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  • The Passenger Train Oriented Layout - Part 1

    by Robert A. Clark

    This is usually what we think of when we think of a big city passenger terminal. We focus on the station building and the related loading platforms. We forget the backstage facilities needed to make the cars ready. Here is the railroad office tower over the passenger station with its ticket offices, waiting rooms, etc. The passengers board under butterfly sheds. The train shown is New York Central's #46, the Interstate Express, arriving from Chicago on September 7, 1953, at Detroits Michigan Central Station. The electric engines will pull the trains under the river to Windsor, Ontario, Canada.
    Model Railroading - January 2002 - Page 48

    Passenger trains have been discounted as the basis for a personal size layout largely because scale 85' passenger equipment does not look good on the small radius curves used by many modelers. Most track plans minimize passenger train service trackage. This is common to virtually all writings on layout design and leads to the usual layout with its two- or three-track passenger station with the tracks being used for car storage as well as arrivals, departures and servicing. This is selective compression with a vengeance.

    Although there have been a few articles on passenger train operation on model railroads and some published track plans emphasizing passenger terminals, model railroading (much as the prototype) has concentrated on the freight train. This article concentrates on the specialized tracks, yards and facilities associated with passenger trains and terminals, because the subject appears to have been neglected. Much of the situation may be due to a lack of information as the era is past. This article deals mostly with the time periods preceding Amtrak. The focus is on modeling a major passenger terminal complex in a large city. Walthers has recognized the need for these types of structures and has announced a line of passenger related structures that will make modeling passenger operations much easier.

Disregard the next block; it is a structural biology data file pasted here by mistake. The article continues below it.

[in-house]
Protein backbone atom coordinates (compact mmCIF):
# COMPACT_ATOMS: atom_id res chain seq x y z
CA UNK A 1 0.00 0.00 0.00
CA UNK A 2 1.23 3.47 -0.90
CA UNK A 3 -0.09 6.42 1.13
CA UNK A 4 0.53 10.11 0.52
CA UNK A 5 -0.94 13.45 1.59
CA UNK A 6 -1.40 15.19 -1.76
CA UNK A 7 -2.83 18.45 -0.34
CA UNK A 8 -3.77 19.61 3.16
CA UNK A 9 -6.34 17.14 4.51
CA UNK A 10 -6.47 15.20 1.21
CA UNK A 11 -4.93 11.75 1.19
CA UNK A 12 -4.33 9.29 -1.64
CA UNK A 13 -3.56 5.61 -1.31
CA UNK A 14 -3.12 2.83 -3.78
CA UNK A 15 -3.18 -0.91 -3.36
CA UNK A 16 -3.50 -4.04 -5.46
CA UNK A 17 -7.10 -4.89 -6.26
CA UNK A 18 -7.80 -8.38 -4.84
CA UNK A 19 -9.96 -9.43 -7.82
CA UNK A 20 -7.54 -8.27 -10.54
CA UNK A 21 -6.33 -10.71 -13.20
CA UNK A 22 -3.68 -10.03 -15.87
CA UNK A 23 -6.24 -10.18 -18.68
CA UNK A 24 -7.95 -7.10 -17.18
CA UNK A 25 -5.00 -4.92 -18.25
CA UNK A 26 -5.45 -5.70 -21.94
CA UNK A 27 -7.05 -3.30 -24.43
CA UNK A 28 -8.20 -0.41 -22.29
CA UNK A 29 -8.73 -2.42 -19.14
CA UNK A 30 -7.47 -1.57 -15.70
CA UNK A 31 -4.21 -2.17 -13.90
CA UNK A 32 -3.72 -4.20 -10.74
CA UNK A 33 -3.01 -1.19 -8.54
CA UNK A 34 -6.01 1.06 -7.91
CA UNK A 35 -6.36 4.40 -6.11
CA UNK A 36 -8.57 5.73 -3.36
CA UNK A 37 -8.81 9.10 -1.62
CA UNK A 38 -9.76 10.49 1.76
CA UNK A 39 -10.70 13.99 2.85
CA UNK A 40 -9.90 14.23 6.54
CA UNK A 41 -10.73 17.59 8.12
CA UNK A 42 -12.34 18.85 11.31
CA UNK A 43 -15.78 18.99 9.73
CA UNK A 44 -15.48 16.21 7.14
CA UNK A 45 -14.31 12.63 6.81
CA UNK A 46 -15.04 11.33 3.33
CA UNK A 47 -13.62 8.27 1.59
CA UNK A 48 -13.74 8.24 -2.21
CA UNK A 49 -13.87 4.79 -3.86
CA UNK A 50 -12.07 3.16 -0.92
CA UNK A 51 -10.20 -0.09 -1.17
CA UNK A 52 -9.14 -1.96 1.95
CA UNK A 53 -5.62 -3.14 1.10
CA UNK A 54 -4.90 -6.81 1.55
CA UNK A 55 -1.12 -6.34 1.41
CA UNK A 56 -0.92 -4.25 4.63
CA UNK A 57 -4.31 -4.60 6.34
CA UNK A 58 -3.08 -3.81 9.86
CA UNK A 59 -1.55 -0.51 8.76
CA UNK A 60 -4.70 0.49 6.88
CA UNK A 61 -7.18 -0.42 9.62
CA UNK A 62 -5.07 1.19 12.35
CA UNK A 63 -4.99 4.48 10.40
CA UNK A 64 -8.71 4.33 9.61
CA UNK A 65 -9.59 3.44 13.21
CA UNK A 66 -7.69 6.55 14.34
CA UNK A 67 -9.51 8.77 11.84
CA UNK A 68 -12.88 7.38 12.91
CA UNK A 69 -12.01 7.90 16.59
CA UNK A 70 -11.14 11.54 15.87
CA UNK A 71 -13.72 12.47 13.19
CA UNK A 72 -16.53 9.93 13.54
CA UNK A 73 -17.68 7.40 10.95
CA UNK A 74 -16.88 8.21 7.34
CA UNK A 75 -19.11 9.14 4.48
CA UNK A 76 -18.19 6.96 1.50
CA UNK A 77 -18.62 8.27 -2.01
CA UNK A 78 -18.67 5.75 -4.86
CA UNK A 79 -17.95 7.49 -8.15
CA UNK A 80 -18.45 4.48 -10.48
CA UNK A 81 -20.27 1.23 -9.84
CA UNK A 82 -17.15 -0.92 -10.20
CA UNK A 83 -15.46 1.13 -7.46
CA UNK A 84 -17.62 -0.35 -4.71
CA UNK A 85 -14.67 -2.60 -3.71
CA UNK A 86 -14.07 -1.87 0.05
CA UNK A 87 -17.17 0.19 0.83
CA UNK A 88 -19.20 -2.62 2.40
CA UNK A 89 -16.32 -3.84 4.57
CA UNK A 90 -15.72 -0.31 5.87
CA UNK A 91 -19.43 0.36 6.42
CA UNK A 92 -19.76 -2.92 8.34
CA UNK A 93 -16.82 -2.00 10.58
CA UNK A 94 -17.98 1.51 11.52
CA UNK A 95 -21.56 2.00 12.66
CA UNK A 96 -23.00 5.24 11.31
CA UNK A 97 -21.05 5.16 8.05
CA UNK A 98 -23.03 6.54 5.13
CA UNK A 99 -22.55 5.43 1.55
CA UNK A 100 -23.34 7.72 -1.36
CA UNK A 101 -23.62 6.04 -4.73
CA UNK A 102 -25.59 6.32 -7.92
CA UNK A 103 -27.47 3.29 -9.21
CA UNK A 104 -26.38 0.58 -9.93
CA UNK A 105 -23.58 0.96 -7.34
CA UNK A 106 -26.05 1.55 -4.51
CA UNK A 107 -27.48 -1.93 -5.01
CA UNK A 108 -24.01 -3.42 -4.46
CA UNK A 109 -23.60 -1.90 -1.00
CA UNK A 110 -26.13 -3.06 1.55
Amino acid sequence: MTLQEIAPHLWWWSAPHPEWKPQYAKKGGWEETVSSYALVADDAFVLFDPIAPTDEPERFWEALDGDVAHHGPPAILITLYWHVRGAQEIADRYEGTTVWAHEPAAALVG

Freight trains appear to offer a lot of switching possibilities compared to passenger trains because most model rails think of passenger service as it is today. Fixed consists that are run from originating city to destination city undisturbed by switching en route are now normal, although they were once quite rare. As late as 1967 you might have found yourself riding in a car switched into as many as five trains in a through service between Dallas and Los Angeles operated by the Santa Fe, which necessitated much switching en route.